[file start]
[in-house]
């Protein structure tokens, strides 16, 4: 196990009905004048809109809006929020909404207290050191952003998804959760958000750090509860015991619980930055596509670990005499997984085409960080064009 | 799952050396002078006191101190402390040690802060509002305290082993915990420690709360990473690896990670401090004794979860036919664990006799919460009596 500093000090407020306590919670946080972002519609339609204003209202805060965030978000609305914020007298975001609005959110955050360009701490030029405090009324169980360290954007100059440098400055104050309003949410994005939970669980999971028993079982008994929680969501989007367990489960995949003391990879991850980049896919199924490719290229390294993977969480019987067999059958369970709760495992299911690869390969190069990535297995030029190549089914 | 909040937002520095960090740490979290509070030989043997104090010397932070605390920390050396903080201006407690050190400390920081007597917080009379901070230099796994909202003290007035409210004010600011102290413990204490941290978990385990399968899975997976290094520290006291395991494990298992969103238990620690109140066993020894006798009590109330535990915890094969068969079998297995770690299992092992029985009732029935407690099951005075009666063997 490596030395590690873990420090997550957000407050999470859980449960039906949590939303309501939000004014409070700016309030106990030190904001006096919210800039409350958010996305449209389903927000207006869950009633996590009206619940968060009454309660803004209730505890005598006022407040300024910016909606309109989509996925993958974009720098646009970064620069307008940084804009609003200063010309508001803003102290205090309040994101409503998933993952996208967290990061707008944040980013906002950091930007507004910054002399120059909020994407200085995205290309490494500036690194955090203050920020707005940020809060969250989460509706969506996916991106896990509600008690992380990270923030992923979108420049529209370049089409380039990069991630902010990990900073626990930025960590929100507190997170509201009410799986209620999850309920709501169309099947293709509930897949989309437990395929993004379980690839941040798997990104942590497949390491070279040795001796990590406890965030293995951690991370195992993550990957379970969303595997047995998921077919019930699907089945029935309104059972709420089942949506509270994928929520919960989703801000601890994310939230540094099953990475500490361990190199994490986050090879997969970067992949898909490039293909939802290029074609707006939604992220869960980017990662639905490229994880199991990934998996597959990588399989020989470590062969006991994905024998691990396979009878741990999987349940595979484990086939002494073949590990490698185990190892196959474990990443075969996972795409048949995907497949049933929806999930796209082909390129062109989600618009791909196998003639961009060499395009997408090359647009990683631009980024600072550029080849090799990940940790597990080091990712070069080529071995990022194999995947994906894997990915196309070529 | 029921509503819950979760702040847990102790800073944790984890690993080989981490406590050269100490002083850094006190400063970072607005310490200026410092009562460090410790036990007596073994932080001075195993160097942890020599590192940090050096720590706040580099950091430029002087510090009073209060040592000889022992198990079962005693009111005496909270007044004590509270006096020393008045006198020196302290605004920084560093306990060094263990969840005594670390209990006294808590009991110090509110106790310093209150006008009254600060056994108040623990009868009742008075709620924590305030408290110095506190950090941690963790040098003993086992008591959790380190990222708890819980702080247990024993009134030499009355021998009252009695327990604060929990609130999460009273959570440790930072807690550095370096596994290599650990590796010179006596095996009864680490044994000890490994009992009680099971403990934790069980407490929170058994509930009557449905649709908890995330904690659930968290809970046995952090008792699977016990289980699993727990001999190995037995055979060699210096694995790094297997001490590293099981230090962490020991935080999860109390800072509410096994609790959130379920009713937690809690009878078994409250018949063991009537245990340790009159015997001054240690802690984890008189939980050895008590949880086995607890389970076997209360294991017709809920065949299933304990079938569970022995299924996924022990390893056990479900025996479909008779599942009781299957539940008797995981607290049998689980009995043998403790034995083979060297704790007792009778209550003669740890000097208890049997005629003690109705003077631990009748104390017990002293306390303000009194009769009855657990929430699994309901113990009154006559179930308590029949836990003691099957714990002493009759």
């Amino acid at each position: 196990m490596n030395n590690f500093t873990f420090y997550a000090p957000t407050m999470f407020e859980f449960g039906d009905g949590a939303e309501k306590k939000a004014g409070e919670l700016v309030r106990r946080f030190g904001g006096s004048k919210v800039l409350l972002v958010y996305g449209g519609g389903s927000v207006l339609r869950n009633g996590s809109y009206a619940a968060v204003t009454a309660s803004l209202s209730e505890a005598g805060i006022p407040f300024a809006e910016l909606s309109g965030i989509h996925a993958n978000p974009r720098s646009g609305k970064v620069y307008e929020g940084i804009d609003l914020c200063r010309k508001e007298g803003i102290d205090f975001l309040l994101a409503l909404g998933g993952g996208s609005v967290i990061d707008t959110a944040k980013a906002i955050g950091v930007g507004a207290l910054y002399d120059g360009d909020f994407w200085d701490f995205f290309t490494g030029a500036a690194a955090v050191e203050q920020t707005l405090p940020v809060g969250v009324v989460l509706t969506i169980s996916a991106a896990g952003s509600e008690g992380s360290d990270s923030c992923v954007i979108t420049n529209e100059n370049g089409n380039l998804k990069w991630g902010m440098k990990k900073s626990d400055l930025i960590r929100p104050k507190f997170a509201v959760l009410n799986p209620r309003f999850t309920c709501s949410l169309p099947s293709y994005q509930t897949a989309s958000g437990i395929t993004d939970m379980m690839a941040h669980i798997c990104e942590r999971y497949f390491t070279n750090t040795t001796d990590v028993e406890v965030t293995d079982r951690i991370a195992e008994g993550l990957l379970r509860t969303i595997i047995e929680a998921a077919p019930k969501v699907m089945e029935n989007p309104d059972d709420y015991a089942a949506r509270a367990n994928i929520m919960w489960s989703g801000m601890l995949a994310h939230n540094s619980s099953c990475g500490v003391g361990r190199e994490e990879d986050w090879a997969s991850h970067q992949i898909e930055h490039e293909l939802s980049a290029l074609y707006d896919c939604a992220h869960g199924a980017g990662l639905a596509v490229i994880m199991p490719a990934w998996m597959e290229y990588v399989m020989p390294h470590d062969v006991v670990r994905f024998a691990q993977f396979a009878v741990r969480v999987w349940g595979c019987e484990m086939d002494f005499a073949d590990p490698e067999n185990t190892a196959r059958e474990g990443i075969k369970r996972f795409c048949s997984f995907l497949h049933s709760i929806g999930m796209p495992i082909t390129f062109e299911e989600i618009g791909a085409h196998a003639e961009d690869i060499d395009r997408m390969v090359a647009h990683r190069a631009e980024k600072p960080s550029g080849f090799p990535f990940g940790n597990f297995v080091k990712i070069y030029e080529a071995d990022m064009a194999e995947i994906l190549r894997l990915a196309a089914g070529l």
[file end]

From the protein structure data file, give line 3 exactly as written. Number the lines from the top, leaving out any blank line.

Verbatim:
């Amino acid at each position: 196990m490596n030395n590690f500093t873990f420090y997550a000090p957000t407050m999470f407020e859980f449960g039906d009905g949590a939303e309501k306590k939000a004014g409070e919670l700016v309030r106990r946080f030190g904001g006096s004048k919210v800039l409350l972002v958010y996305g449209g519609g389903s927000v207006l339609r869950n009633g996590s809109y009206a619940a968060v204003t009454a309660s803004l209202s209730e505890a005598g805060i006022p407040f300024a809006e910016l909606s309109g965030i989509h996925a993958n978000p974009r720098s646009g609305k970064v620069y307008e929020g940084i804009d609003l914020c200063r010309k508001e007298g803003i102290d205090f975001l309040l994101a409503l909404g998933g993952g996208s609005v967290i990061d707008t959110a944040k980013a906002i955050g950091v930007g507004a207290l910054y002399d120059g360009d909020f994407w200085d701490f995205f290309t490494g030029a500036a690194a955090v050191e203050q920020t707005l405090p940020v809060g969250v009324v989460l509706t969506i169980s996916a991106a896990g952003s509600e008690g992380s360290d990270s923030c992923v954007i979108t420049n529209e100059n370049g089409n380039l998804k990069w991630g902010m440098k990990k900073s626990d400055l930025i960590r929100p104050k507190f997170a509201v959760l009410n799986p209620r309003f999850t309920c709501s949410l169309p099947s293709y994005q509930t897949a989309s958000g437990i395929t993004d939970m379980m690839a941040h669980i798997c990104e942590r999971y497949f390491t070279n750090t040795t001796d990590v028993e406890v965030t293995d079982r951690i991370a195992e008994g993550l990957l379970r509860t969303i595997i047995e929680a998921a077919p019930k969501v699907m089945e029935n989007p309104d059972d709420y015991a089942a949506r509270a367990n994928i929520m919960w489960s989703g801000m601890l995949a994310h939230n540094s619980s099953c990475g500490v003391g361990r190199e994490e990879d986050w090879a997969s991850h970067q992949i898909e930055h490039e293909l939802s980049a290029l074609y707006d896919c939604a992220h869960g199924a980017g990662l639905a596509v490229i994880m199991p490719a990934w998996m597959e290229y990588v399989m020989p390294h470590d062969v006991v670990r994905f024998a691990q993977f396979a009878v741990r969480v999987w349940g595979c019987e484990m086939d002494f005499a073949d590990p490698e067999n185990t190892a196959r059958e474990g990443i075969k369970r996972f795409c048949s997984f995907l497949h049933s709760i929806g999930m796209p495992i082909t390129f062109e299911e989600i618009g791909a085409h196998a003639e961009d690869i060499d395009r997408m390969v090359a647009h990683r190069a631009e980024k600072p960080s550029g080849f090799p990535f990940g940790n597990f297995v080091k990712i070069y030029e080529a071995d990022m064009a194999e995947i994906l190549r894997l990915a196309a089914g070529l």